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Package with multidimensional AND sparse matrices?
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Date: -- (:)
From: Andreas Biegert <andreas.biegert@g...>
Subject: Re: [Caml-list] Package with multidimensional AND sparse matrices?
Well, in short: the algorithm computes the optimal multiple alignment
of up to n protein sequences with maximum length L. The
straightforward and theoretically optimal approach to solve this
problem is by dynamic programming, therefore the time and space
complexity is O(L^n). I managed to come up with a pretty good
heuristic that lets me boil down the number of cells that need to be
computed giving me a complexitiy of O(L^2) instead of O(L^n), in fact
I can even manually adjust the number of nonzero entries in the
matrix. In the 2000*2000*2000*2000 matrix only at most 2000 cells will
be non-zero. Furthermore for all non-zero cells M(i,j,k,l) holds
i<j<k<l. The bad news is that performance is important since the
program has to run under 5min. An estimation of the time requirements
given the number of sequences n and masimum lengths L is:

24 * L^2 * T_x * 2^(n+1) - 1
with T_x being about 100ns

For n=4 and L=2000 I get just about 5min. Would it be a bad idea to
use Hashtables all the way instead of matrices? Accessing elements in
a hashtable has O(1), right?

Andreas

2006/7/4, Andreas Biegert <andreas.biegert@googlemail.com>:
> Well, in short: the algorithm computes the optimal multiple alignment
> of up to n protein sequences with maximum length L. The
> straightforward and theoretically optimal approach to solve this
> problem is by dynamic programming, therefore the time and space
> complexity is O(L^n). I managed to come up with a pretty good
> heuristic that lets me boil down the number of cells that need to be
> computed giving me a complexitiy of O(L^2) instead of O(L^n), in fact
> I can even manually adjust the number of nonzero entries in the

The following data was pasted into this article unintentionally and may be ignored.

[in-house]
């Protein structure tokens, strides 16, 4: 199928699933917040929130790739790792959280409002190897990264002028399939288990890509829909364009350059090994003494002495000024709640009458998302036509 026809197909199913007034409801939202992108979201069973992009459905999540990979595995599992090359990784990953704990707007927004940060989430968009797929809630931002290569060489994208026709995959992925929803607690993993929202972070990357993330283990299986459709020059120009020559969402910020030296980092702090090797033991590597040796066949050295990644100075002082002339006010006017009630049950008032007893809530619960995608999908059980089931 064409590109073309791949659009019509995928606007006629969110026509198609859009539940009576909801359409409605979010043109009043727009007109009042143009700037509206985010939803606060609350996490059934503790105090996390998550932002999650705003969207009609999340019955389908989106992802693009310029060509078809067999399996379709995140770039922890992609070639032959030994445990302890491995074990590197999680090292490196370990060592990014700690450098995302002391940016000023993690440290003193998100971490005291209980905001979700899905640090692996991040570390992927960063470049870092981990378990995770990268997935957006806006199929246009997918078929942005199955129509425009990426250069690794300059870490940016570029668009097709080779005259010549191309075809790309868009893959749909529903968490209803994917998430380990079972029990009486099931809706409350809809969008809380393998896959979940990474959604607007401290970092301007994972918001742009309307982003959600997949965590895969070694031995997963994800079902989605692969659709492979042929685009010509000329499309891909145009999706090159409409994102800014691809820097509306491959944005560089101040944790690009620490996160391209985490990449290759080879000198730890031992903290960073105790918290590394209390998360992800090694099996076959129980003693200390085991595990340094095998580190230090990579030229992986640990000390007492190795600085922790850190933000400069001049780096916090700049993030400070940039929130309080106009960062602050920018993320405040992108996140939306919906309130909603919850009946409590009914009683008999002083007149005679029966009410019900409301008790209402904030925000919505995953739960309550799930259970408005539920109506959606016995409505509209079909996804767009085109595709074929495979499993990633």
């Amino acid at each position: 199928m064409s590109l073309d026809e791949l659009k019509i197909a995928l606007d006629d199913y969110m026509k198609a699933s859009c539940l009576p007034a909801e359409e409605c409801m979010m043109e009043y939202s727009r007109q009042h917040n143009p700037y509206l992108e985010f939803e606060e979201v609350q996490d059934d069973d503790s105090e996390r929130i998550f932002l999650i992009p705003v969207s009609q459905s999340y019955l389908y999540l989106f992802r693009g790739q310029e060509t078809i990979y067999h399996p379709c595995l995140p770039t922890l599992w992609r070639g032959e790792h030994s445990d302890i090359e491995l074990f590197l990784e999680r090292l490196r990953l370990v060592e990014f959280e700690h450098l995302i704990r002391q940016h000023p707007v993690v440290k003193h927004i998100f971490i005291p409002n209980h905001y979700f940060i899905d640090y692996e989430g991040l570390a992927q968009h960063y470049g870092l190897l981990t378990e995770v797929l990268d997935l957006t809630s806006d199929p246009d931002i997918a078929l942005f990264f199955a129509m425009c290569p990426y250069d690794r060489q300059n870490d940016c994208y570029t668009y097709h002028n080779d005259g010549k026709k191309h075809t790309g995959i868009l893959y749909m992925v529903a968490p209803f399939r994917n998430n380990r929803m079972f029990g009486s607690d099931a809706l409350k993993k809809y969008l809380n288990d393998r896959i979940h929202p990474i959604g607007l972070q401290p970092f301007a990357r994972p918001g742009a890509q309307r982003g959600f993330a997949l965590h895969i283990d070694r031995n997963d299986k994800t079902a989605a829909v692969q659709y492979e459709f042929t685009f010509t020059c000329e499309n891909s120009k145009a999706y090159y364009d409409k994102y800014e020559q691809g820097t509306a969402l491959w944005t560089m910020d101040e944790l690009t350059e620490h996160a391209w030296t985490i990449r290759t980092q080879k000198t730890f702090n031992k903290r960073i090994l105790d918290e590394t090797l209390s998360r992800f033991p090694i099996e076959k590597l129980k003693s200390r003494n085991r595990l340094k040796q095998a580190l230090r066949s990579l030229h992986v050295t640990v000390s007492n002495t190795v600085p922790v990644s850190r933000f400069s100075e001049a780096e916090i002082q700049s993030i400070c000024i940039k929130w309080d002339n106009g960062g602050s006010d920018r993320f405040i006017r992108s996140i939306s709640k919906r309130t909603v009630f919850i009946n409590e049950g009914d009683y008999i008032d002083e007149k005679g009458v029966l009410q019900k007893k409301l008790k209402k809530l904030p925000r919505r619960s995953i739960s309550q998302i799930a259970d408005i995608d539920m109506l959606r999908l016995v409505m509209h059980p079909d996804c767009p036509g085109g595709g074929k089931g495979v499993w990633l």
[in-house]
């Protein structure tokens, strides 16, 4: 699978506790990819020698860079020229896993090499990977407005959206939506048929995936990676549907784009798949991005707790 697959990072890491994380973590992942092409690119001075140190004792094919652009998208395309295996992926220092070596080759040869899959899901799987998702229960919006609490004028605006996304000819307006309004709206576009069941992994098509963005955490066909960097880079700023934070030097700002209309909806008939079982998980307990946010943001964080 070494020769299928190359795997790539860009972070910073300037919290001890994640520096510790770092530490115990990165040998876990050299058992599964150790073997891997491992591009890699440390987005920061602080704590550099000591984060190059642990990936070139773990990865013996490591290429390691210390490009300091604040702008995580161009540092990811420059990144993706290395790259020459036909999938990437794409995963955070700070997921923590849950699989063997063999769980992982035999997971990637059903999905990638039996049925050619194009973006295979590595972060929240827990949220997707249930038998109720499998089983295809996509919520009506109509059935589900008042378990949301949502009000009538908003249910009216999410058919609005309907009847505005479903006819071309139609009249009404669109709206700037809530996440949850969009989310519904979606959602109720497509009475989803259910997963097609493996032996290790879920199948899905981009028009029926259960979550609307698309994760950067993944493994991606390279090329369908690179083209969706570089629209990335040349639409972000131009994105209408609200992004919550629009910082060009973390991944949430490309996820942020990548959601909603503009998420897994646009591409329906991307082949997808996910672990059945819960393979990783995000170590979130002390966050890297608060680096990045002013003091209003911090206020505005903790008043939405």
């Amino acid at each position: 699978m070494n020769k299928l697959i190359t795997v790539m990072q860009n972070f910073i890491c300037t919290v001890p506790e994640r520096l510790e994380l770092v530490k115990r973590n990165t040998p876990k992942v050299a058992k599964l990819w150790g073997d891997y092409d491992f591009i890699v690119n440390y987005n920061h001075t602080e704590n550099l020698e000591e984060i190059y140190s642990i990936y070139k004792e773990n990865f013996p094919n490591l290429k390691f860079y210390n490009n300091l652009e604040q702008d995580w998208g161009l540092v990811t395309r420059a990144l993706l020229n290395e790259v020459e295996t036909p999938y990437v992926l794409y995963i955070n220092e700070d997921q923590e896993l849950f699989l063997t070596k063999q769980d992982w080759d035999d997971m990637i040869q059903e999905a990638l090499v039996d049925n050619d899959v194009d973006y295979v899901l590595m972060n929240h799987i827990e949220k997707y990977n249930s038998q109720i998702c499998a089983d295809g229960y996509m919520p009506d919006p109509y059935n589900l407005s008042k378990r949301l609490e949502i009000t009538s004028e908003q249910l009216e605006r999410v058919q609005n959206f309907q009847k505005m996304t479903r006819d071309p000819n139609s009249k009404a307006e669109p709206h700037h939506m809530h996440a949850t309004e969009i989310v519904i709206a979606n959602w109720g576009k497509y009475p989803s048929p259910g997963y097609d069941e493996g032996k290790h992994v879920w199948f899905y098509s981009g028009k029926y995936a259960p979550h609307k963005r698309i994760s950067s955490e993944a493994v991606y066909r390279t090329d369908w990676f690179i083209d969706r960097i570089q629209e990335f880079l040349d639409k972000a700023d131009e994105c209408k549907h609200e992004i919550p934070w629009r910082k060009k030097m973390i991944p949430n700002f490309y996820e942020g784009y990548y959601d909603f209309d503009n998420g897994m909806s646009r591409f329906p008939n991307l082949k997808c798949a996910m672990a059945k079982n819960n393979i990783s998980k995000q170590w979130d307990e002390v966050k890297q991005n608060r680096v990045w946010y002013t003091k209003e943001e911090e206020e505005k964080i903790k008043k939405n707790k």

> matrix. In the 2000*2000*2000*2000 matrix only at most 2000 cells will
> be non-zero. Furthermore for all non-zero cells M(i,j,k,l) holds
> i<j<k<l. The bad news is that performance is important since the
> program has to run under 5min. An estimation of the time requirements
> given the number of sequences n and masimum lengths L is:
>
> 24 * L^2 * T_x * 2^(n+1) - 1
> with T_x being about 100ns
>
> For n=4 and L=2000 I get just about 5min. Would it be a bad idea to
> use Hashtables all the way instead of matrices? Accessing elements in
> a hashtable has O(1), right?
>
> Andreas
>
>
>
> 2000/1/2, Jon Harrop <jon@ffconsultancy.com>:
> > On Monday 03 July 2006 23:55, Andreas Biegert wrote:
> > > The ocamlfloat package provides a sparse matrix implmentation for
> > > 2-dimensional matrices, but I would need at least 4 dimensions.
> >
> > You probably mean "tensor" rather than "matrix".
> >
> > > In case there is no such package, would it be very hard to write one by
> > > myself?
> >
> > Provided performance and memory usage are not too important, it is quite
> > simple to write your own implementation. First, you must decide what
> > requirements you have, i.e. what do you want to do with these tensors? Then,
> > you must choose a data structure to represent your tensors, e.g. a hash table
> > that maps int * int * int * int to float. Finally, you must implement the
> > functions that you need.
> >
> > You could start with something like this:
> >
> > module SparseArray : sig
> >   type t
> >
> >   val make : int list -> t
> >   val get : t -> int list -> float
> >   val set : t -> int list -> float -> unit
> > end = struct
> >   type t = int list * (int list, float) Hashtbl.t
> >
> >   let make n = n, Hashtbl.create 0
> >
> >   let check s n i =
> >     List.iter2 (fun n i -> if i<0 || i>=n then invalid_arg s) n i
> >
> >   let get (n, m) i =
> >     check "SparseArray.get" n i;
> >     try Hashtbl.find m i with Not_found -> 0.
> >
> >   let set (n, m) i x =
> >     check "SparseArray.set" n i;
> >     if x<>0. then Hashtbl.replace m i x else
> >     try Hashtbl.remove m i with Not_found -> ()
> > end;;
> >
> > That should be fine for getting and setting but you probably want to loop over
> > dimensions and perform arithmetic operations, in which case you need a way to
> > jump to the non-zero elements.
> >
> > How many non-zero elements do you have and how long do you expect your
> > calculations to take?
> >
> > --
> > Dr Jon D Harrop, Flying Frog Consultancy Ltd.
> > Objective CAML for Scientists
> > http://www.ffconsultancy.com/products/ocaml_for_scientists
> >
> > _______________________________________________
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> >
>